Right Woos Left Over War Issue by Chip Berlet Political Research Associates 122090 As the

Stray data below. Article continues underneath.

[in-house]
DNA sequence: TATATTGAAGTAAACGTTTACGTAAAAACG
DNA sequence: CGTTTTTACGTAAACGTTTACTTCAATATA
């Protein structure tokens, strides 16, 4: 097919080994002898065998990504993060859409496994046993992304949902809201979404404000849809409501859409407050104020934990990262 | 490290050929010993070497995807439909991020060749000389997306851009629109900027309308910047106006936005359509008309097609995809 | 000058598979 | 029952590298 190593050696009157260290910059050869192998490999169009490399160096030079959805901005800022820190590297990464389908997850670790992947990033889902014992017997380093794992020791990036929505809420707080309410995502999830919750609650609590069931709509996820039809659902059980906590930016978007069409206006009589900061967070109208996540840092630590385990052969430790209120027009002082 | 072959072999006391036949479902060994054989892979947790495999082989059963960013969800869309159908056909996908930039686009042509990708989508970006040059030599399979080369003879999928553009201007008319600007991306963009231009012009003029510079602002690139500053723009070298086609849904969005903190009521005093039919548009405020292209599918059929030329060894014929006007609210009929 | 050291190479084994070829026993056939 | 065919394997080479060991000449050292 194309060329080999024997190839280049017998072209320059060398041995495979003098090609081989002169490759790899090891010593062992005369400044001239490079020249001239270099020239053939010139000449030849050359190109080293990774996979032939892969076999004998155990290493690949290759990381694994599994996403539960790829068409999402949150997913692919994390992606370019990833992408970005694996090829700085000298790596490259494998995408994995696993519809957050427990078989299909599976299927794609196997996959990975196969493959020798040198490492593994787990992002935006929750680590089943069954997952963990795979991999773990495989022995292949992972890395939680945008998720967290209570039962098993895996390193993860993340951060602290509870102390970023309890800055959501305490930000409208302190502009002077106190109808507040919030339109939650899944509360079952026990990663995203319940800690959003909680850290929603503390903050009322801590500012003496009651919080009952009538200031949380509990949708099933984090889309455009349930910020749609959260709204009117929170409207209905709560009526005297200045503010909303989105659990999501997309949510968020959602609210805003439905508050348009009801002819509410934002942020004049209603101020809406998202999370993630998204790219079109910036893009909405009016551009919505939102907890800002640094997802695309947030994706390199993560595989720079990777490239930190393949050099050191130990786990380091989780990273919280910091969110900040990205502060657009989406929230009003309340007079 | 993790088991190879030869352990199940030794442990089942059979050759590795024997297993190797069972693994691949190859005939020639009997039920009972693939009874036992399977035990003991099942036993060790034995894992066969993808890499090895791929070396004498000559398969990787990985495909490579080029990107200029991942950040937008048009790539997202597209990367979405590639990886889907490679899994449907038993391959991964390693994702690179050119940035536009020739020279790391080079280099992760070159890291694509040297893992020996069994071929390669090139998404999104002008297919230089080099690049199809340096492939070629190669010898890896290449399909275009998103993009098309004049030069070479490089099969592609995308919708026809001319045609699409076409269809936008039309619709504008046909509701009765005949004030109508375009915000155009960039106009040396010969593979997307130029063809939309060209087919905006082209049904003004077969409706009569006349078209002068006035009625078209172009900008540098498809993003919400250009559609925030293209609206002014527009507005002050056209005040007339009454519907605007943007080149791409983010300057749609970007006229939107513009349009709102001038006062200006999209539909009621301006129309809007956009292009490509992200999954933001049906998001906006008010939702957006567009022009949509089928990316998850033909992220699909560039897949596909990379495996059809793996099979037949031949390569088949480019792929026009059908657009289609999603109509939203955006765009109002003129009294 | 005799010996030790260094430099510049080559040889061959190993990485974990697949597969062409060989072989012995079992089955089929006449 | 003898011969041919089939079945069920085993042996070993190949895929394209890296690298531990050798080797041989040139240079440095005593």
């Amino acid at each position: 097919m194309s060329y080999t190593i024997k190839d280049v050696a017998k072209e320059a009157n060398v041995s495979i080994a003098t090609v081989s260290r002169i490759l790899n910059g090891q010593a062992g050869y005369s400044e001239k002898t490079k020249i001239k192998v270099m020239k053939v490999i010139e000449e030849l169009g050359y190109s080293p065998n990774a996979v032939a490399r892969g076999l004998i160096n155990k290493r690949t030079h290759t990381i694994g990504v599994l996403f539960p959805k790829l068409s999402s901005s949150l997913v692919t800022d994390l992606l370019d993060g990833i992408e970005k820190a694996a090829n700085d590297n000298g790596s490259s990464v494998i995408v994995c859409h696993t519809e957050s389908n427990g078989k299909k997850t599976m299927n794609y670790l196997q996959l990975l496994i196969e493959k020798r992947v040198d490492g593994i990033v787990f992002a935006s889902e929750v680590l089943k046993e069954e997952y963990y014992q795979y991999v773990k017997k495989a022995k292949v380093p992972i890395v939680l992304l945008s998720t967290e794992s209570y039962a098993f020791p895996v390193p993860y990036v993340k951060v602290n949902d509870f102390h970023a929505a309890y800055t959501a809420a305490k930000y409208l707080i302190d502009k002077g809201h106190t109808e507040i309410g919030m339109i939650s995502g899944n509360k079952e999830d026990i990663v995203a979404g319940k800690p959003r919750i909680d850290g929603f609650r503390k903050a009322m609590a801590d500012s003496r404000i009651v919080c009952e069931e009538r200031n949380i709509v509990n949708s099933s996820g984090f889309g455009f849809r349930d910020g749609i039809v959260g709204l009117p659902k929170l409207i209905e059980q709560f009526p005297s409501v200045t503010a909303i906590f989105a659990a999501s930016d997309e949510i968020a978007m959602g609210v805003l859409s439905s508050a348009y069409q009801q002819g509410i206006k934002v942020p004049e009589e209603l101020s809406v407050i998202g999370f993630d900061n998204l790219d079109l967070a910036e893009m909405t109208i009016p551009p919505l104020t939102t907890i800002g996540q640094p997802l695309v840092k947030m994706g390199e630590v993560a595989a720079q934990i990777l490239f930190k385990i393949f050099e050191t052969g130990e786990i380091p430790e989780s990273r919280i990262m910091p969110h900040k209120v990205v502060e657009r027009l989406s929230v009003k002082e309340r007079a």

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Right Woos Left Over War Issue by Chip Berlet Political Research Associates 12/20/90 As the movement against war in the Middle East builds, a handful of far-right groups have begun to seek alliances with liberal, progressive, and left antiwar groups, leading some activists to fear that fragile coalitions could be damaged by the presence of such forces, especially if they press their paranoid conspiracist and sometimes anti-Jewish theories. The issue of anti-Jewish rhetoric over the Gulf crisis first surfaced in September as part of a long simmering feud within the political right in the U.S. Ultra-conservative columnist Pat Buchanan fired the first salvo to reach the mainstream media when he declared on the McLaughlin Group TV roundtable program that the two groups most favoring war in the Middle East were "the Israeli Defense Ministry and its amen chorus in the United States." columnist A.M. Rosenthal charged those comments reflected anti-Semitism, to which Buchanan retorted that Rosenthal had made a "contract hit" on him in collusion with The Anti-Defamation League of B'Nai B'Rith. ADL is a Jewish human rights group often allied with the neo-conservative movement, and is an ardent supporter of Israeli government policies. Author Sara Diamond, who covered the Buchanan/Rosenthal feud for the progressive monthly "Z Magazine" says "the Buchanan forces have explicitly rejected coalition with the left on the issue of opposing intervention in the Gulf, but a handful of elements of the opportunistic right are seeking these coalitions. One can only speculate that they want to recruit people into their own organizations and then leave the left discredited," Says Diamond. It appears that most persons in the antiwar movement are unaware of the backgrounds and ideology of the several rightist groups seeking alliances, and merely are hoping to build a broad based alliance. Still, the issue of an undercurrent of anti-Jewish bigoty among a handful of pro- Palestinian and Black nationalist groups who work with the left has been under discussion for several years. According to progressive author Russ Bellant who writes investigative critiques of New Right and far right political groups, this is not the first time rightist groups with an anti- Jewish agenda have tried to forge alliances with left activists or researchers. Bellant says he has been sharply critical of other authors who have recommended he seek information from LaRouchian intelligence sources or persons close to the Liberty Lobby or other far right groups. "I think you discredit yourself when you work with these bigoted forces." says Bellant, "and the mere association tends to lend credence to these rightist groups because people figure the group can't be that bad if a respected figure on the left is associated with them." The attempts by the right to work around antiwar issues is varied by both locale and method. At Merrimack college in Massachusetts the ultra-conservative John Birch Society has distributed antiwar flyers. The Birch Society has in recent years tried to avoid anti-Jewish rhetoric, instead basing its theories on the belief that all major world powers are controlled by a covert group of "Insiders," such as members of the Trilateral Commission, who are seen as currently are manufacturing the crisis in the Middle East. Author Holly Sklar, who has written progressive critiques of the Trilateralists, warns antiwar activists that "there is a big difference between understanding the influence of the Trilateral Commission on world affairs and the paranoid right-wing fantasy that the Trilateralists and their allies are an omnipotent cabal controlling the world. It's important for people to base their political decisions on facts, not lazy catch-all conspiracy theories." Persons aligned with Liberty Lobby have circulated antiwar and pro-isolationist literature, including the group's weekly newspaper , at several antiwar rallies. The Spotlight cheers the activities of U.S. neo-nazis and skinheads but masks its anti-Jewish stance behind codes words such as "dual- loyalist." At the recent 35th Anniversary Liberty Lobby convention, there was considerable antiwar sentiment expressed by speakers who tied the U.S. presence in Saudi Arabia to pressure from Israel and its intelligence agency, Mossad. (No matter what actual political involvement forces in Israel may have in shaping the current situation, the history of Liberty Lobby is to circulate lurid anti-Jewish propaganda not principled factual criticisms). At the conference Retired Air Force Colonel and intelligence specialist Fletcher Prouty released a new edition of his book on CIA intrigue, "The Secret Team," and moderated a panel where much-decorated Vietnam veteran "Bo" Gritz wove a paranoid conspiracy theory which explained the U.S. confrontation with Iraq as a product of the same "Secret Team" outlined by Prouty. Gritz's charges have also been featured by Birch Society publications. The far rightists who adhere to the Prouty/Gritz thesis agree with the left analysis that the CIA tolerates or encourages drug smuggling by its operatives and allies, but see the situation controlled by Mossad. The Israeli connection to Iran Contra-gate was major reason the Prouty/Gritz crowd condemned Oliver North's operation, another point of alliance with the left. Other conference speakers and moderators included Dick Gregory, whose anti-government rhetoric finds fertile soil on the far right, and attorney Mark Lane who has drifted toward far-right anti-Jewish conspiracy theories in recent years. The biggest push into antiwar organizing by rightists appears to be from followers of neo-fascist Lyndon LaRouche. The LaRouchians generally organize under their front groups such as Food for Peace, Schiller Institute, and . During December LaRouche's followers held vigils on a number of campuses to build support for a touted "National Teach-In to Stop the War" held December 15-16 in Chicago. The Chicago conference titled "Development is the New Name for Peace," turned out to be the annual LaRouche-sponsored Food for Peace conference which drew over 350 attendees, close to one third of whom were African-Americans. Only three dozen students were sprinkled among the crowd which drew persons from California, Oregon, North & South Dakota, Maryland, New Jersey, Virginia, Iowa, Pennsylvania, Ohio, Nebraska, and the Canadian province of Quebec. Many in the audience were farmers. While the number of students was small, the emphasis on the situation in the Middle East was not neglected. LaRouche regulars Mel Klenetsky and Nancy Spannaus moderated the program which included a videotaped message and live phone patch from the cultural attache for the Iraqi embassy, Dr. Mayser Al Mallah. The LaRouche organization has maintained ties with the Iraqis for many years according to several former LaRouchian intelligence gatherers who have left the group. A representative from Minister Louis Farrakahn's Nation of Islam, Dr. Abdul Alim Muhammad, also spoke at the LaRouche conference. Although Farrakahn denies he is a bigot, he has in fact made a number of statements concerning Jews over the past few years that reflect disdain and prejudice. Since early November, the LaRouchians have appeared at antiwar rallies and meetings in Illinois, Michigan, Ohio, Maryland, and New York and elsewhere. At the University of Ottowa in Canada, LaRouche's Schiller Institute co-sponsored an antiwar event with an organization of middle eastern students. At the October 20 antiwar demonstration in New York City the Schiller Institute had 4 people carrying a large banner and a small group of supporters organized in a contingent. The presence of LaRouchians, as well as other anti-Jewish bigots in a St. Louis antiwar coalition has also caused consternation, especially among members of New Jewish Agenda a group which supports both a democratic Israel and Palestinian rights. According to one flyer issued by the LaRouchians, "If war is to come, it will be the result of deliberate 'geopolitical' plotting by British Prime Minister Margaret Thatcher, Lord Carrington, and other London friends of Henry Kissinger." Over the years LaRouchian literature has maintained that British political leadership is really controlled by Jewish banking families such as the Rothschilds, a standard anti-Jewish theory that influenced bigots from Henry Ford to Adolph Hitler, among others. In their book "Dope, Inc: Britain's Opium War against the U.S." first published in 1978, the LaRouchians assert that the British oligarchy is in league with Jewish bankers to control drug smuggling into the U.S. Arch-rightist and former U.S. intelligence operative the late Michell WerBell said the book was of "outstanding importance," because it told "the history of a political strike against the United States in an undeclared war being waged by Great Britain." The LaRouche organization and its various front groups are a fascist political movement. The group's ultimate leader, Lyndon H. LaRouche, Jr., is currently in jail because his fundraisers sold unsecured securities to the elderly and because LaRouche paid no taxes while living in a Virginia mansion. LaRouche was sentenced in January 1989 to 15 years in prison after a federal court found LaRouche and six codefendants guilty of a mail fraud conspiracy related to fundraising. LaRouche was also convicted of tax evasion. On appeal, the U.S. Supreme Court let the convictions stand without comment. In the early 1970's LaRouche's thugs roamed the streets of New York, Philadelphia and other cities with clubs and chains beating up trade union leaders, activists, socialists and communists. At the time they proclaimed themselves leftists, but by 1977 the organization had swung to the far right. LaRouche's lawyers have repeatedly sued activist critics who describe him as a fascistic anti-Jewish bigot, cult leader, neo- Nazi, racist, sexist, homophobe, crook and demagogue. LaRouche has lost every case. One jury in Virginia found that calling LaRouche a "small-time Hitler" was not defamatory and then awarded damages to the news organization sued by LaRouche. Experienced antiwar activists warn that working with the LaRouchians and other far-right and bigoted forces will only discredit serious work towards peace in the Middle East. Jon Hillson, a seasoned peace activist based in Ohio, reports LaRouche organizers at events sponsored by the Cleveland Committee Against War in the Persian Gulf. At one meeting "Two people went through the crowd handing out LaRouche's ," says Hillson. "I was shocked, but then I realized most students had never heard of LaRouche," says Hillson. "I would urge people to disavow any collaboration with them because of their past ties to government agencies, disruptive past, and their homophobic, racist, sexist, and anti-Semitic agenda." Hillson notes that it will take patience to explain to new activists why a broad-based coalition should exclude anyone, but that the task of educating people about why coalitions with fascists should be rejected is not one to be ignored. Chicago antiwar organizer Alynn Romo in Chicago reports their group has "asked the LaRouchians not to participate when they have appeared at our demonstrations." According to Romo, "The LaRouche people called us several times. They told us Margaret Thatcher was behind the situation in Iraq and that she put George Bush up to it." Romo adds that "they also said they were working with Ramsey Clark as a way to get us to cooperate." A former U.S. attorney general, Mr. Clark has represented the LaRouchians in several court battles and recently began speaking at their conferences. Dropping Clark's name is a tactic frequently used by LaRouche organizers to gain access to student government meetings where they encourage the student leaders join their "coalition." The LaRouchians had already established friendly relations with some left groups over the issue of anti- interventionism, especially around the U.S. invasion of Panama, an issue that Ramsey Clark has stressed. LaRouche organizers were involved in an international anti-interventionist conference held in Panama after the invasion, and have worked in coalitions around the issue ever since. The LaRouchians were early critics of the Oliver North network, and in the early 1980's, LaRouche intelligence operatives such as Jeffrey Steinberg maintained close ties to the National Security Council. Over the past three years, LaRouche intelligence operatives have also supplied and in some cases traded information about government misconduct with researchers and journalists on the left. For more information about the history and politics of the LaRouchians, contact the following groups: Political Research Associates, Suite 205, 678 Massachusetts Avenue, Cambridge, MA 02139. ($1.50 for 12 page report on LaRouche). Center for Democratic Renewal, P.O. Box 50469, Atlanta, GA, 30302. ($3.00 for packet on LaRouche & Food for Peace). ==== ==== ==== ==== ==== ==== ==== <<<< via P_news >>>> Because Chip Berlet dares to accuse some on the Left of falling into bed with the Right, for using their sources, and thus giving credibility to their causes, he as been accused by that same Left of being a stooge for the New World Order. Makes me wonder at least about those doing the accusing. Chip Berlet, who is published frequently in Z is a credit to the Left and a force for keeping the Left honest and moral. Keep up the good work Chip. Follows are his credentials as enumerated by him on Peacenet as he answered one of those who attempted unsuccessfully to destroy his credibility..... Hank ============================================================ /* Written 5:30 pm Oct 30, 1991 by nlgclc in cdp:christic.news */ /* ---------- "INTRODUCTION TO CAUSES & CURES" ---------- */ Shucks, I'm flattered. My highly visible means of support is a full-time job at Political Research Associates, a non-profit institute. The director is Dr. Jean Hardisty, a political scientist and former member of the Ms. Foundation for Women board of director. She currently serves on the board of the Massachusetts Civil Liberties Union. I have written articles on police and government misconduct and fascism for twenty years. The bibliography I co-produced with Linda Lotz is distributed by Phil Agee on his speaking tours. I am secretary of the National Lawyers Guild Civil Liberties Committee and founding co-editor of Police Misconduct and Civil Rights Law Report, the leading newsletter in the legal community for persons litigating against police abuse and government intelligence abuse. I spent three years as the lead paralegal investigator on the ACLU lawsuit in Chicago against the FBI, CIA, military intelligence, the Chicago police Red Squad, and right-wing paramilitary groups. I am currently writing a book with Holly Sklar on U.S. foreign policy, covert action and foreign elections. I was one of the people who worked with Brian Glick as a commentator on his manuscript "War at Home" regarding attempts to disrupt the left movement. My articles have appeared in Liberation News Service, WIN magazine, UTNE Reader, the Guardian (NY), In These Times, Greenpeace magazine, the Humanist, and twenty-odd other publications. Your charges are petulant, inaccurate and childish. Anyone with a library card can check my credentials. While I have continuously updated and revised my articles on the subject of fascism wooing the left, I have retracted nothing. The LaRouchians had penetrated the antiwar movement. Instead of whining, several leaders of the recent antiwar efforts, including Ms. Gemma, have given me strong statements warning of attempts by LaRouchians and other fascists to penetrate the left. They have acted in a principled manner. You have not. Your statements are malicious and frankly defamatory. Let's stick to the issue at hand and debate it honestly rather than providing textbook examples of FLAMING! If I am wrong, prove me wrong, don't stick out your tongues and natter. Join us in the soon-to-be-renamed PUBLIC.EYE conference (old pn.publiceye) for a debate on these issues. -Chip Berlet P.S. If you think Peacenet is "Pissnet" then why not log off forever and let us Piss Activists carry on our debate in a less obnoxious manner? ** End of text from cdp:justice.us ** ============================================================ [See also previous postings e.g. Washington Report by Hank Roth, BARF by Hank Roth, and Right Woos Left by Chip Berlet and Right/Left by Chip Berlet] RIGHT WING GROUPS ATTEMPT TO ORGANIZE ANTIWAR SENTIMENT by Chip Berlet Political Research Associates Distributed by Investigative News Features 1/4/91 The attempts by the political right to organize around antiwar issues is varied by both locale and method, but the situation is causing problems across the country, especially attempts by followers of the distinctively distorted neo-Nazi Lyndon H. LaRouche, Jr. to forge ties with liberal and left antiwar coalitions. For the most part, the political right is trying to build antiwar sentiment without seeking coalition with the left. Such was the case at Merrimack college in Massachusetts and at a downtown Boston antiwar rally where the ultra-conservative John Birch Society distributed antiwar flyers. Another rightist group organizing unilaterally is the Liberty Lobby. Persons associated with Liberty Lobby have circulated antiwar and pro-isolationist literature, including their weekly newspaper , at several antiwar rallies. The Spotlight cheers the activities of U.S. neo-nazis and skinheads but masks its anti-Jewish stance behind codes words such as "dual-loyalist". The most disruptive push, however, is being caused by LaRouchians trying to penetrate grassroots antiwar groups. The LaRouchians generally organize under their front groups such as Food for Peace, Schiller Institute, and . Some local groups have admitted the LaRouchies, while others have not and some experienced antiwar activists warn that working with the LaRouchians and other far-right and bigoted forces will only discredit serious work towards peace in the Middle East. Jon Hillson, a seasoned peace activist based in Ohio, reports LaRouche organizers at events sponsored by the Cleveland Committee Against War in the Persian Gulf. At one meeting "Two people went through the crowd handing out LaRouche's ," says Hillson. "I was shocked, but then I realized most students had never heard of LaRouche," says Hillson. "I would urge people to disavow any collaboration with them because of their past ties to government agencies, disruptive past, and their homophobic, racist, sexist, and anti-Semitic agenda." Hillson notes that it will take patience to explain to new activists why a broad-based coalition should exclude anyone, but that the task of educating people about why coalitions with fascists should be rejected is not one to be ignored. In Los Angeles several LaRouchians were dismayed when the local antiwar coaliton pointed to their principles of unity which included a call for a sensible non-nuclear energy policy. The LaRouchians are vocal supporters of nuclear power. In Richmond, Virginia, local antiwar organizers simply kept shouting at the LaRouchians to "shut up" when they began their bizarre spiels and eventually they stopped coming to meetings. Chicago antiwar organizer Alynne Romo in Chicago reports their group has "asked the LaRouchians not to participate when they have appeared at our demonstrations." According to Romo, "The LaRouche people called us several times. They told us Margaret Thatcher was behind the situation in Iraq and that she put George Bush up to it." Romo adds that "they also said they were working with Ramsey Clark as a way to get us to cooperate." A former U.S. attorney general, Mr. Clark has represented the LaRouchians in several court battles and has spoken on their behalf at press conferences and an international human rights conference in Europe (See sidebar). Dropping Clark's name is a tactic frequently used by LaRouche organizers to gain access to antiwar coalitions. The use of Clark's name is very effectively at college student government meetings where the LaRouchians then encourage the student leaders to join their "coalition." One faculty member at a New York City campus received a threatening phone call from another LaRouche attorney saying he would be sued penniles unless he stopped describing LaRouche as an anti-Semite and fascist. Several African-Americans in St. Louis objecting to the presence of the Schiller Institute in a local antiwar coalition were also threatened with lawsuits for their characterisation of the LaRouche movement. Over the past few years the LaRouchians had already established tolerant if not friendly relations with some progressive groups (albeit covertly) over the issue of anti- interventionism, especially around the U.S. invasion of Panama, an issue that Ramsey Clark has stressed. LaRouche organizers were involved in an international anti-interventionist conference held in Panama after the invasion, and have worked behind the scenes around the issue ever since. For instance, Cecilio Simon, a Panamanian who is an administrator at the University of Panama, spoke along with Ramsey Clark and others at the April 6, 1990 "Voices from Panama" forum held at New York City's Town Hall auditorium. Simon later spoke at the LaRouchian "Fifth International Martin Luther King Tribunal of the Schiller Institute," on June 2, 1990 in Silver Spring, Maryland. The ties between LaRouche and Panama go back several years to when LaRouche intelligence collectors began trading tidbits of information with Noriega. Journalist William Branigin writing in the of June 18, 1988 noted that following his indictment for conspiracy in drug deals, that among Noriega's "few supporters in the United States is political extremist Lyndon H. LaRouche Jr., who has praised the general as a leader in the war on drugs." According to a January 1990 report, following Noriega's indictment, LaRouche sent him a cable. "I extend to you my apologies for what the government of the United States is doing to the Republic of Panama," wrote LaRouche in February 28, 1988 cable. "I reiterate to you what I have stated publicly. That the Reagan administration current policies towards Panama are absolutely an offense to your nation and all of Latin America." LaRouche wrote. LaRouche also has high praise for other dictators, including Ferdinand Marcos. The LaRouchians believe Marcos actually won his last election. It is easy to see what the LaRouchians see in Saddam Hussein and what their real motive is in opposing any war against Iraq. During December LaRouche's followers held vigils on a number of campuses to build support for a touted "National Teach-In to Stop the War" held December 15-16 in Chicago. The Chicago conference titled "Development is the New Name for Peace," turned out to be the annual LaRouche-sponsored Food for Peace conference which drew over 350 attendees, close to one third of whom were African-Americans. Only three dozen students were sprinkled among the crowd which drew persons from California, Oregon, North & South Dakota, Maryland, New Jersey, Virginia, Iowa, Pennsylvania, Ohio, Nebraska, and the Canadian province of Quebec. Many in the audience were farmers. While the number of students was small, the emphasis on the situation in the Middle East was not neglected. LaRouche regulars Mel Klenetsky and Nancy Spannaus moderated the program which included a videotaped message and live phone patch from the cultural attache for the Iraqi embassy, Dr. Mayser Al Mallah. The LaRouche organization has maintained ties with the Iraqi Ba'ath Party for many years according to several former LaRouchian intelligence gatherers who have left the group. A representative from Minister Louis Farrakahn's Nation of Islam, Dr. Abdul Alim Muhammad, also spoke at the LaRouche conference. Although Farrakahn denies he is a bigot, he has in fact made a number of statements concerning Jews over the past few years that reflect disdain and prejudice. Since early November, the LaRouchians have appeared at antiwar rallies and meetings in Illinois, Michigan, Ohio, Maryland, and New York and elsewhere. At the University of Ottowa in Canada, LaRouche's Schiller Institute co-sponsored an antiwar event with an organization of middle eastern students. At the October 20 antiwar demonstration in New York City the Schiller Institute had 4 people carrying a large banner and a small group of supporters organized in a contingent. In a flyer announcing a rally of the St. Louis African-American Anti-War/Peace Coalition for December 15, 1990, the LaRouchian Schiller Institute was listed as a coalition member. The presence of the LaRouchians, as well as other anti-Jewish bigots in a St. Louis antiwar coalition has also caused consternation, especially among members of New Jewish Agenda a group which which supports both a democratic Israel and Palestinian rights. Recently, there has been increasing political joint work between Farrakhan's Nation of Islam (NOI) and various LaRouchian front groups. The NOI's newspaper, ran an article on Panama from the LaRouchian magazine . Another intersection with the African-American community was support for former Washington D.C. mayor Marion Barry. During Barry's trial on drug charges the LaRouchians and NOI helped organize protests on behalf of Barry. The LaRouchians worked through the Rev. Jim Bevel, an African-American minister from Chicago with a reputation as an opportunist. Bevel regularly broke ranks and opposed the wishes of the coalition behind the late Mayor Harold Washington. Bevel frequently speaks at LaRouchian forums and writes a column for . While often described merely as conservative or extremist, the LaRouche organization and its various front groups are a fascist political movement. The group's ultimate leader, Lyndon H. LaRouche, Jr., is currently in jail because his fundraisers sold unsecured securities to the elderly and because LaRouche paid no taxes while living in a Virginia mansion. LaRouche was sentenced in January 1989 to 15 years in prison after a federal court found LaRouche and six codefendants guilty of a mail fraud conspiracy related to fundraising. LaRouche was also convicted of tax evasion. On appeal, the U.S. Supreme Court let the convictions stand without comment. LaRouche's lawyers have repeatedly sued activist critics who describe him as a fascistic anti-Jewish bigot, cult leader, neo- Nazi, racist, sexist, homophobe, crook and demagogue. LaRouche has lost every case. One jury in Virginia found that calling LaRouche a "small-time Hitler" was not defamatory and then awarded damages to the news organization sued by LaRouche. In the early 1970's LaRouche's thugs roamed the streets of New York, Philadelphia and other cities with clubs and chains beating up trade union leaders, activists, socialists and communists. At the time they proclaimed themselves leftists, but by 1977 the organization had swung to the far right. LaRouche himself has picked up support for his release from retired Air Force Colonel and intelligence specialist Fletcher Prouty, a leading light among ultra-right researchers. Prouty first published "The Secret Team" in 1973 where it was among the first wave of books to take a critical view of the role of the U.S. intelligence establishment in designing the failed counterinsurgency policies in Vietnam. Since writing the book, Prouty has drifted far to the right, as has another CIA critic, Victor Marchetti, and both now support anti-Jewish conspiracy theories. Not all rightist groups adhere to obviously anti-Jewish views. The John Birch Society has in recent years tried to avoid anti-Jewish rhetoric, instead basing its theories on the belief that all major world powers are controlled by a covert group of "Insiders," such as members of the Trilateral Commission, who are seen as currently are manufacturing the crisis in the Middle East. The LaRouchian antiwar theories parallel the themes promoted by Prouty, but in their typically distorted way. According to one flyer issued by the LaRouchians, "If war is to come, it will be the result of deliberate 'geopolitical' plotting by British Prime Minister Margaret Thatcher, Lord Carrington, and other London friends of Henry Kissinger." Over the years LaRouchian literature has maintained that British political leadership is really controlled by Jewish banking families such as the Rothschilds, a standard anti-Jewish theory that influenced bigots from Henry Ford to Adolph Hitler, among others. In their book "Dope, Inc: Britain's Opium War against the U.S." first published in 1978, the LaRouchians assert that the British oligarchy is in league with Jewish bankers to control drug smuggling into the U.S. Arch- rightist and former U.S. intelligence operative the late Michell WerBell said the book was of "outstanding importance," because it told "the history of a political strike against the United States in an undeclared war being waged by Great Britain." At the recent 35th Anniversary Liberty Lobby convention, there was considerable antiwar sentiment expressed by speakers who tied the U.S. presence in Saudi Arabia to pressure from Israel and its intelligence agency, Mossad. (No matter what actual political involvement forces in Israel may have in shaping the current situation, the history of Liberty Lobby is to circulate lurid anti-Jewish propaganda not principled factual criticisms). At the conference Fletcher Prouty released a new edition of his book on CIA intrigue, "The Secret Team," and moderated a panel where much-decorated Vietnam veteran "Bo" Gritz wove a paranoid conspiracy theory which explained the U.S. confrontation with Iraq as a product of the same "Secret Team" outlined by Prouty. Gritz's charges have also been featured by Birch Society publications. The far rightists who adhere to the Prouty/Gritz thesis agree with the left analysis that the CIA tolerates or encourages drug smuggling by its operatives and allies, but see the situation controlled by Mossad. The Israeli connection to Iran Contra-gate was major reason the Prouty/Gritz crowd condemned Oliver North's operation, another point of alliance with the left. Other conference speakers and moderators included Dick Gregory, whose anti-government rhetoric finds fertile soil on the far right, and attorney Mark Lane who has drifted toward far-right anti-Jewish conspiracy theories in recent years. The issue of anti-Jewish rhetoric over the Gulf crisis first surfaced in September as part of a long simmering feud within the political right in the U.S. Ultra-conservative columnist Pat Buchanan fired the first salvo to reach the mainstream media when he declared on the McLaughlin Group TV roundtable program that the two groups most favoring war in the Middle East were "the Israeli Defense Ministry and its amen chorus in the United States." columnist A.M. Rosenthal charged those comments reflected anti-Semitism, to which Buchanan retorted that Rosenthal had made a "contract hit" on him in collusion with The Anti-Defamation League of B'Nai B'Rith. ADL is a Jewish human rights group often allied with the neo-conservative movement, and is an ardent and uncritical supporter of Israeli government policies. Sara Diamond (who covered the Buchanan/Rosenthal feud in ) says "the Buchanan forces have explicitly rejected coalition with the left on the issue of opposing intervention in the Gulf," but it is elements of the opportunistic right that are seeking such coalitions. According to Diamond, "one can only speculate that they want to recruit people into their own organizations and then leave the left discredited," Says Diamond. It appears that most persons in the antiwar movement are unaware of the backgrounds and ideology of the several rightist groups seeking alliances, and merely are hoping to build a broad based alliance. Still, the issue of an undercurrent of anti-Jewish bigoty among a handful of pro-Palestinian and Black nationalist groups who work with the left has been under discussion for several years. Less well known are the attempts by rightist groups to forge ties with the left around acommon agenda of smashing the powerful center. One danger of such an alliance is that the widespread conspiracism of the right can easily find fertile ground among the naive or uncritical forces on the left. Author Holly Sklar, who has written progressive critiques of the Trilateralists, warns antiwar activists that "there is a big difference between understanding the influence of the Trilateral Commission on world affairs and the paranoid right-wing fantasy that the Trilateralists and their allies are are an omnipotent cabal controlling the world. It's important for people to base their political decisions on facts, not lazy catch-all conspiracy theories." The first area where the LaRouchians appear to have penetrated the left is the area of covert action and CIA misconduct. The LaRouchians were early critics of the Oliver North network, and in the early 1980's, LaRouche intelligence operatives such as Jeffrey Steinberg maintained close ties to a faction in the National Security Council which opposed Oliver North's activities, while at the same time passing information to mainstream and progressive reporters. According to progressive author Russ Bellant who writes investigative critiques of New Right and far right political groups, this is not the first time rightist groups with an anti- Jewish agenda have tried to forge alliances with left activists or researchers. Bellant says he has been sharply critical of other authors who have recommended he seek information from LaRouchian intelligence sources or persons close to the Liberty Lobby or other far right groups. "I think you discredit yourself when you work with these bigoted forces." says Bellant, "and the mere association tends to lend credence to these rightist groups because people figure the group can't be that bad if a respected figure on the left is associated with them." While the concept of broad-based anti-war coalitions remains desirable, seasoned activists continue to warn that coalitions should be very careful to examine the background of groups with which they become affiliated. ====================================================== For more information about the history and politics of the LaRouchians, contact the following groups: Political Research Associates, Suite 205, 678 Massachusetts Avenue, Cambridge, MA 02139. ($1.50 for 12 page report on LaRouche). Center for Democratic Renewal, P.O. Box 50469, Atlanta, GA, 30302. ($3.00 for packet on LaRouche & Food for Peace). See also Dennis King's "Lyndon LaRouche and the New American Fascism." Doubleday Books, New York, 1989. ====================================================== ***A paralegal investigator, Chip Berlet is employed as an analyst for Political Research Associates in Cambridge, Massachusetts, and serves as secretary of the National Lawyers Guild Civil Liberties Committee. LaRouche has sued him twice for defamation...and lost both cases.